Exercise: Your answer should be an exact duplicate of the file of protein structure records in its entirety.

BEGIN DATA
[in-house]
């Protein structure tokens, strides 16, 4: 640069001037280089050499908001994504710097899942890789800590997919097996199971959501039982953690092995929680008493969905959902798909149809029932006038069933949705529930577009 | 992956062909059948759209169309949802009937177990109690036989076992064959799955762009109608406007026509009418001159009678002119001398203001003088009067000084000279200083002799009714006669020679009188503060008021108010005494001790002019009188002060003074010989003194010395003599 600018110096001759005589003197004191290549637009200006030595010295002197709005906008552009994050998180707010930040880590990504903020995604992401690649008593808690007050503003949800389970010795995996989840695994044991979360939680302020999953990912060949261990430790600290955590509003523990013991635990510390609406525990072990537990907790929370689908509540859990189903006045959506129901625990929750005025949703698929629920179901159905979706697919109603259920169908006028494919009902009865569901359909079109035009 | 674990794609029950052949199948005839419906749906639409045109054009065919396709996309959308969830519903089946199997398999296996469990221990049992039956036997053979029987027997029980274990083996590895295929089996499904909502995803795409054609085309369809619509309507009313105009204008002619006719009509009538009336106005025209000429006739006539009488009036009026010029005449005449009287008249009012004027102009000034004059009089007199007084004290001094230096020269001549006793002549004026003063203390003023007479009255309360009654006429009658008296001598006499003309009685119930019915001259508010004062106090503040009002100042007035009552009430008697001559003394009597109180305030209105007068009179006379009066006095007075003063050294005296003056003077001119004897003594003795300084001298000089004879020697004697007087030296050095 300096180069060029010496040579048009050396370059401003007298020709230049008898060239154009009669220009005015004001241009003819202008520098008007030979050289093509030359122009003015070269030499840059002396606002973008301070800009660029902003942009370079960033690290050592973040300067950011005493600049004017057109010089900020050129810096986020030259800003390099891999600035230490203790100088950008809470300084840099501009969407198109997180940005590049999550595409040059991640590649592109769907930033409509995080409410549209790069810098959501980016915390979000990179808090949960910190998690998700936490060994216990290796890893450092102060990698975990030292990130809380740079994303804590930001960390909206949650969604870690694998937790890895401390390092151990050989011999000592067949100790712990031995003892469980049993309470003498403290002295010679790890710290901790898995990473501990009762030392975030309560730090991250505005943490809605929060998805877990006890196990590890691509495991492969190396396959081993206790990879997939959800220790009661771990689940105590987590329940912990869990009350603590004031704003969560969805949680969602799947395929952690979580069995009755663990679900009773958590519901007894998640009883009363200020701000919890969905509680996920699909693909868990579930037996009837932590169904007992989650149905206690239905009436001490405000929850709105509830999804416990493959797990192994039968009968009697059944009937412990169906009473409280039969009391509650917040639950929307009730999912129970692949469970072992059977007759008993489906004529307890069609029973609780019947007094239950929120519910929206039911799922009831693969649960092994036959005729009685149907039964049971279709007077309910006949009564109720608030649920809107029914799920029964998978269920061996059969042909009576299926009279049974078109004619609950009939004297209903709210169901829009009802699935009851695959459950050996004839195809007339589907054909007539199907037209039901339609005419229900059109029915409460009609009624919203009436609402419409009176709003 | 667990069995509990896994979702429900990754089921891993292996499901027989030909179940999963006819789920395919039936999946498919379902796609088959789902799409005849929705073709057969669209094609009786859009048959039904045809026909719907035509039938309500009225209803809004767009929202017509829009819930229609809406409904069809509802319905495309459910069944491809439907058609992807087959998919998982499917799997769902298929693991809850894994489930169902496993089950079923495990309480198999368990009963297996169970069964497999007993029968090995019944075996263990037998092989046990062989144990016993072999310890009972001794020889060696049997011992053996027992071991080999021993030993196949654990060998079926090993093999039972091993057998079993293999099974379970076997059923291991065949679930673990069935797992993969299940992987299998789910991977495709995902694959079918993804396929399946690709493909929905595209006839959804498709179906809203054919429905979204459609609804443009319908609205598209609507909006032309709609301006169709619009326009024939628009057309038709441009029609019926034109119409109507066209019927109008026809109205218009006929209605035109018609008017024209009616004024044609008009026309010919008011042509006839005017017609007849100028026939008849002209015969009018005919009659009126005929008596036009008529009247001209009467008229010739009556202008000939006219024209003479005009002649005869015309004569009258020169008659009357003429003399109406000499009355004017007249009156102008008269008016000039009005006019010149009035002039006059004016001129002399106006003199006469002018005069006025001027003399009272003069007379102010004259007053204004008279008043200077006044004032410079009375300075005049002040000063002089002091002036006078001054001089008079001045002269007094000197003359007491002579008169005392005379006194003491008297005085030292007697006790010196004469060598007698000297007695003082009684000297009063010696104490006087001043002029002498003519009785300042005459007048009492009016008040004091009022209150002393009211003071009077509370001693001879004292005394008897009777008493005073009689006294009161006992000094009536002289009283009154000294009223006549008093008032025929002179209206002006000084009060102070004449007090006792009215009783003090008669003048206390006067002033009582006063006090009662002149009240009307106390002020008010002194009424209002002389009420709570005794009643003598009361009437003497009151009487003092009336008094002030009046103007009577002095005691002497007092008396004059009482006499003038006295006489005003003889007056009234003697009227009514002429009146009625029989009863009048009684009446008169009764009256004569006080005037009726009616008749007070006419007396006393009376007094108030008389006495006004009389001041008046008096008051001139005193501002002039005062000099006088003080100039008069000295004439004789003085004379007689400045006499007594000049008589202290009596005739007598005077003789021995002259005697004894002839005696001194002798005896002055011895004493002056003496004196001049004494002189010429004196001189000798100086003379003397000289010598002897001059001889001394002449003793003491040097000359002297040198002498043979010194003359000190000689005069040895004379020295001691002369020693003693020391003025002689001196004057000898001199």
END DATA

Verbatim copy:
[in-house]
């Protein structure tokens, strides 16, 4: 640069001037280089050499908001994504710097899942890789800590997919097996199971959501039982953690092995929680008493969905959902798909149809029932006038069933949705529930577009 | 992956062909059948759209169309949802009937177990109690036989076992064959799955762009109608406007026509009418001159009678002119001398203001003088009067000084000279200083002799009714006669020679009188503060008021108010005494001790002019009188002060003074010989003194010395003599 600018110096001759005589003197004191290549637009200006030595010295002197709005906008552009994050998180707010930040880590990504903020995604992401690649008593808690007050503003949800389970010795995996989840695994044991979360939680302020999953990912060949261990430790600290955590509003523990013991635990510390609406525990072990537990907790929370689908509540859990189903006045959506129901625990929750005025949703698929629920179901159905979706697919109603259920169908006028494919009902009865569901359909079109035009 | 674990794609029950052949199948005839419906749906639409045109054009065919396709996309959308969830519903089946199997398999296996469990221990049992039956036997053979029987027997029980274990083996590895295929089996499904909502995803795409054609085309369809619509309507009313105009204008002619006719009509009538009336106005025209000429006739006539009488009036009026010029005449005449009287008249009012004027102009000034004059009089007199007084004290001094230096020269001549006793002549004026003063203390003023007479009255309360009654006429009658008296001598006499003309009685119930019915001259508010004062106090503040009002100042007035009552009430008697001559003394009597109180305030209105007068009179006379009066006095007075003063050294005296003056003077001119004897003594003795300084001298000089004879020697004697007087030296050095 300096180069060029010496040579048009050396370059401003007298020709230049008898060239154009009669220009005015004001241009003819202008520098008007030979050289093509030359122009003015070269030499840059002396606002973008301070800009660029902003942009370079960033690290050592973040300067950011005493600049004017057109010089900020050129810096986020030259800003390099891999600035230490203790100088950008809470300084840099501009969407198109997180940005590049999550595409040059991640590649592109769907930033409509995080409410549209790069810098959501980016915390979000990179808090949960910190998690998700936490060994216990290796890893450092102060990698975990030292990130809380740079994303804590930001960390909206949650969604870690694998937790890895401390390092151990050989011999000592067949100790712990031995003892469980049993309470003498403290002295010679790890710290901790898995990473501990009762030392975030309560730090991250505005943490809605929060998805877990006890196990590890691509495991492969190396396959081993206790990879997939959800220790009661771990689940105590987590329940912990869990009350603590004031704003969560969805949680969602799947395929952690979580069995009755663990679900009773958590519901007894998640009883009363200020701000919890969905509680996920699909693909868990579930037996009837932590169904007992989650149905206690239905009436001490405000929850709105509830999804416990493959797990192994039968009968009697059944009937412990169906009473409280039969009391509650917040639950929307009730999912129970692949469970072992059977007759008993489906004529307890069609029973609780019947007094239950929120519910929206039911799922009831693969649960092994036959005729009685149907039964049971279709007077309910006949009564109720608030649920809107029914799920029964998978269920061996059969042909009576299926009279049974078109004619609950009939004297209903709210169901829009009802699935009851695959459950050996004839195809007339589907054909007539199907037209039901339609005419229900059109029915409460009609009624919203009436609402419409009176709003 | 667990069995509990896994979702429900990754089921891993292996499901027989030909179940999963006819789920395919039936999946498919379902796609088959789902799409005849929705073709057969669209094609009786859009048959039904045809026909719907035509039938309500009225209803809004767009929202017509829009819930229609809406409904069809509802319905495309459910069944491809439907058609992807087959998919998982499917799997769902298929693991809850894994489930169902496993089950079923495990309480198999368990009963297996169970069964497999007993029968090995019944075996263990037998092989046990062989144990016993072999310890009972001794020889060696049997011992053996027992071991080999021993030993196949654990060998079926090993093999039972091993057998079993293999099974379970076997059923291991065949679930673990069935797992993969299940992987299998789910991977495709995902694959079918993804396929399946690709493909929905595209006839959804498709179906809203054919429905979204459609609804443009319908609205598209609507909006032309709609301006169709619009326009024939628009057309038709441009029609019926034109119409109507066209019927109008026809109205218009006929209605035109018609008017024209009616004024044609008009026309010919008011042509006839005017017609007849100028026939008849002209015969009018005919009659009126005929008596036009008529009247001209009467008229010739009556202008000939006219024209003479005009002649005869015309004569009258020169008659009357003429003399109406000499009355004017007249009156102008008269008016000039009005006019010149009035002039006059004016001129002399106006003199006469002018005069006025001027003399009272003069007379102010004259007053204004008279008043200077006044004032410079009375300075005049002040000063002089002091002036006078001054001089008079001045002269007094000197003359007491002579008169005392005379006194003491008297005085030292007697006790010196004469060598007698000297007695003082009684000297009063010696104490006087001043002029002498003519009785300042005459007048009492009016008040004091009022209150002393009211003071009077509370001693001879004292005394008897009777008493005073009689006294009161006992000094009536002289009283009154000294009223006549008093008032025929002179209206002006000084009060102070004449007090006792009215009783003090008669003048206390006067002033009582006063006090009662002149009240009307106390002020008010002194009424209002002389009420709570005794009643003598009361009437003497009151009487003092009336008094002030009046103007009577002095005691002497007092008396004059009482006499003038006295006489005003003889007056009234003697009227009514002429009146009625029989009863009048009684009446008169009764009256004569006080005037009726009616008749007070006419007396006393009376007094108030008389006495006004009389001041008046008096008051001139005193501002002039005062000099006088003080100039008069000295004439004789003085004379007689400045006499007594000049008589202290009596005739007598005077003789021995002259005697004894002839005696001194002798005896002055011895004493002056003496004196001049004494002189010429004196001189000798100086003379003397000289010598002897001059001889001394002449003793003491040097000359002297040198002498043979010194003359000190000689005069040895004379020295001691002369020693003693020391003025002689001196004057000898001199």